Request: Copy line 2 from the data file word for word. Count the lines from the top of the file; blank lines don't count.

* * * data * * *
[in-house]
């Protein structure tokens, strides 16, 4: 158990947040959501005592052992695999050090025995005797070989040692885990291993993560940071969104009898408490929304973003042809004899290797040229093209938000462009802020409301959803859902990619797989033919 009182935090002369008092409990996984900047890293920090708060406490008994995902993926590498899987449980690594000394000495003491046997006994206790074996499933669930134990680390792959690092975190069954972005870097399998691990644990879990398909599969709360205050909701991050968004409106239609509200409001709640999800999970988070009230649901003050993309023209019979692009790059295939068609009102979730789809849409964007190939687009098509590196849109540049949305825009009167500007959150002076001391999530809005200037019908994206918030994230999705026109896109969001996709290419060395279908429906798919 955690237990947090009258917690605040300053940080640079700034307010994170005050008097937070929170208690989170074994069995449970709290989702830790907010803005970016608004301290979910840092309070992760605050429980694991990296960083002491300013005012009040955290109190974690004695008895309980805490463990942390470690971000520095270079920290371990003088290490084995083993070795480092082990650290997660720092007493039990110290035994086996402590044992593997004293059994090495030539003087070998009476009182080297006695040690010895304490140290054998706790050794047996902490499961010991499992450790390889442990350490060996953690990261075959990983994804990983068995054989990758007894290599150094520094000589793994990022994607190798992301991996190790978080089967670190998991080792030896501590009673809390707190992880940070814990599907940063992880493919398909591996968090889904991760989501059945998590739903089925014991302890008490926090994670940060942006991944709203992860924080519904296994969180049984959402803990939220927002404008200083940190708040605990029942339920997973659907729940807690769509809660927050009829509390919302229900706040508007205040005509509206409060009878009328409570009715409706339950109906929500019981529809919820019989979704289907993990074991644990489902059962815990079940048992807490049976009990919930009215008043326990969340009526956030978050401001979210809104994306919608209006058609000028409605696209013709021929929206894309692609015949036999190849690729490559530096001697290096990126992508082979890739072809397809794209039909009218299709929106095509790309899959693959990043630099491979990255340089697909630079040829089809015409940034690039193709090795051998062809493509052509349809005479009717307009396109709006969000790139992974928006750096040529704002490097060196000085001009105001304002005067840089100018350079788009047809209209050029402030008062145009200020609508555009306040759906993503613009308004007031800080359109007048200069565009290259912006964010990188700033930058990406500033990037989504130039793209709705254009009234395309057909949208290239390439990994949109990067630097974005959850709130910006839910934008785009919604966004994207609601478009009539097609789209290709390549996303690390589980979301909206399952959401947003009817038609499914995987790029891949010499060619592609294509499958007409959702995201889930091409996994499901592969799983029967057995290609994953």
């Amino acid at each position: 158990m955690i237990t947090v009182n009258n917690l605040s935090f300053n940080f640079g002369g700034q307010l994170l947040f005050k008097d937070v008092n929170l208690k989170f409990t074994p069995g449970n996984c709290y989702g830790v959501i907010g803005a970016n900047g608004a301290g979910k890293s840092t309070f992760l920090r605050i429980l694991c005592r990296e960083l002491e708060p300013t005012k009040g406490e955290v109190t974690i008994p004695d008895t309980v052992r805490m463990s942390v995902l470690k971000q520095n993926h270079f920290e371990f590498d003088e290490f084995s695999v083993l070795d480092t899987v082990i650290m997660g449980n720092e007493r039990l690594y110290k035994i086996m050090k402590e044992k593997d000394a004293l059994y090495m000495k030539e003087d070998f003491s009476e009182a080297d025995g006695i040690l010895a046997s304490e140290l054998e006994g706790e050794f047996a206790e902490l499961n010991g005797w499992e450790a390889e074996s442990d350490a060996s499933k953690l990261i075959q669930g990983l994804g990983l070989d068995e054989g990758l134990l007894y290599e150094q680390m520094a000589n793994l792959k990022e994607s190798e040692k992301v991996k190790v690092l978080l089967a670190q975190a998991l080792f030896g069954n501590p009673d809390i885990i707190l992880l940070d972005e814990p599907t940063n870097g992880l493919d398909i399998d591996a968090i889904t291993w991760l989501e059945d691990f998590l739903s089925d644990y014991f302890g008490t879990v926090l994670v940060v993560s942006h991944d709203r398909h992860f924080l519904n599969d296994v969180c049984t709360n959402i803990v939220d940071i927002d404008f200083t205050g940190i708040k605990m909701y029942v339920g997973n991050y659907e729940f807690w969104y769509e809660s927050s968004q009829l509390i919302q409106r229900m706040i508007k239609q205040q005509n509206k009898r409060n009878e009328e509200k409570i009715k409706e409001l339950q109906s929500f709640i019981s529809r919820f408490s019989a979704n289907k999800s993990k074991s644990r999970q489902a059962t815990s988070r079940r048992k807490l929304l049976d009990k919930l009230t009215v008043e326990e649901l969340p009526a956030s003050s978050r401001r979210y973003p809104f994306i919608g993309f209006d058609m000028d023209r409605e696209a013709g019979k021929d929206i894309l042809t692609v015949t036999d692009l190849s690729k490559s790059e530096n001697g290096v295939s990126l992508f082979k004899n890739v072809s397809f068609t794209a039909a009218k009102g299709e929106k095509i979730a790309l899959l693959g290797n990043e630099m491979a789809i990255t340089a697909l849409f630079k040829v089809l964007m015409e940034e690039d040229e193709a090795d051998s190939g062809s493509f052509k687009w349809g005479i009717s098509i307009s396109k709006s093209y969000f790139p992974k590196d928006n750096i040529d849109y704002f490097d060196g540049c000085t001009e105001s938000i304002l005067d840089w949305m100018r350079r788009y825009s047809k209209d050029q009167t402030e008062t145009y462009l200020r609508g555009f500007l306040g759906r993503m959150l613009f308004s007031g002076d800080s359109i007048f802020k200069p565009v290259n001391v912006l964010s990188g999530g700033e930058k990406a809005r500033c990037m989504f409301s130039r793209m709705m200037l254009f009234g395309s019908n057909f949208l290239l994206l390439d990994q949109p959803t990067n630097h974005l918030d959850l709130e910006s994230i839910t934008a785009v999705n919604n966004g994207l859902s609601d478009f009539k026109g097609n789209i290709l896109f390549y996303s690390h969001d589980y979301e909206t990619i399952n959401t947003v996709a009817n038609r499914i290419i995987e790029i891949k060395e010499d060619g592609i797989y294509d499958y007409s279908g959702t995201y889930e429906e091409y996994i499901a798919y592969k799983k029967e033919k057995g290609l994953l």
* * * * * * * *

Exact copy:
């Protein structure tokens, strides 16, 4: 158990947040959501005592052992695999050090025995005797070989040692885990291993993560940071969104009898408490929304973003042809004899290797040229093209938000462009802020409301959803859902990619797989033919 009182935090002369008092409990996984900047890293920090708060406490008994995902993926590498899987449980690594000394000495003491046997006994206790074996499933669930134990680390792959690092975190069954972005870097399998691990644990879990398909599969709360205050909701991050968004409106239609509200409001709640999800999970988070009230649901003050993309023209019979692009790059295939068609009102979730789809849409964007190939687009098509590196849109540049949305825009009167500007959150002076001391999530809005200037019908994206918030994230999705026109896109969001996709290419060395279908429906798919 955690237990947090009258917690605040300053940080640079700034307010994170005050008097937070929170208690989170074994069995449970709290989702830790907010803005970016608004301290979910840092309070992760605050429980694991990296960083002491300013005012009040955290109190974690004695008895309980805490463990942390470690971000520095270079920290371990003088290490084995083993070795480092082990650290997660720092007493039990110290035994086996402590044992593997004293059994090495030539003087070998009476009182080297006695040690010895304490140290054998706790050794047996902490499961010991499992450790390889442990350490060996953690990261075959990983994804990983068995054989990758007894290599150094520094000589793994990022994607190798992301991996190790978080089967670190998991080792030896501590009673809390707190992880940070814990599907940063992880493919398909591996968090889904991760989501059945998590739903089925014991302890008490926090994670940060942006991944709203992860924080519904296994969180049984959402803990939220927002404008200083940190708040605990029942339920997973659907729940807690769509809660927050009829509390919302229900706040508007205040005509509206409060009878009328409570009715409706339950109906929500019981529809919820019989979704289907993990074991644990489902059962815990079940048992807490049976009990919930009215008043326990969340009526956030978050401001979210809104994306919608209006058609000028409605696209013709021929929206894309692609015949036999190849690729490559530096001697290096990126992508082979890739072809397809794209039909009218299709929106095509790309899959693959990043630099491979990255340089697909630079040829089809015409940034690039193709090795051998062809493509052509349809005479009717307009396109709006969000790139992974928006750096040529704002490097060196000085001009105001304002005067840089100018350079788009047809209209050029402030008062145009200020609508555009306040759906993503613009308004007031800080359109007048200069565009290259912006964010990188700033930058990406500033990037989504130039793209709705254009009234395309057909949208290239390439990994949109990067630097974005959850709130910006839910934008785009919604966004994207609601478009009539097609789209290709390549996303690390589980979301909206399952959401947003009817038609499914995987790029891949010499060619592609294509499958007409959702995201889930091409996994499901592969799983029967057995290609994953």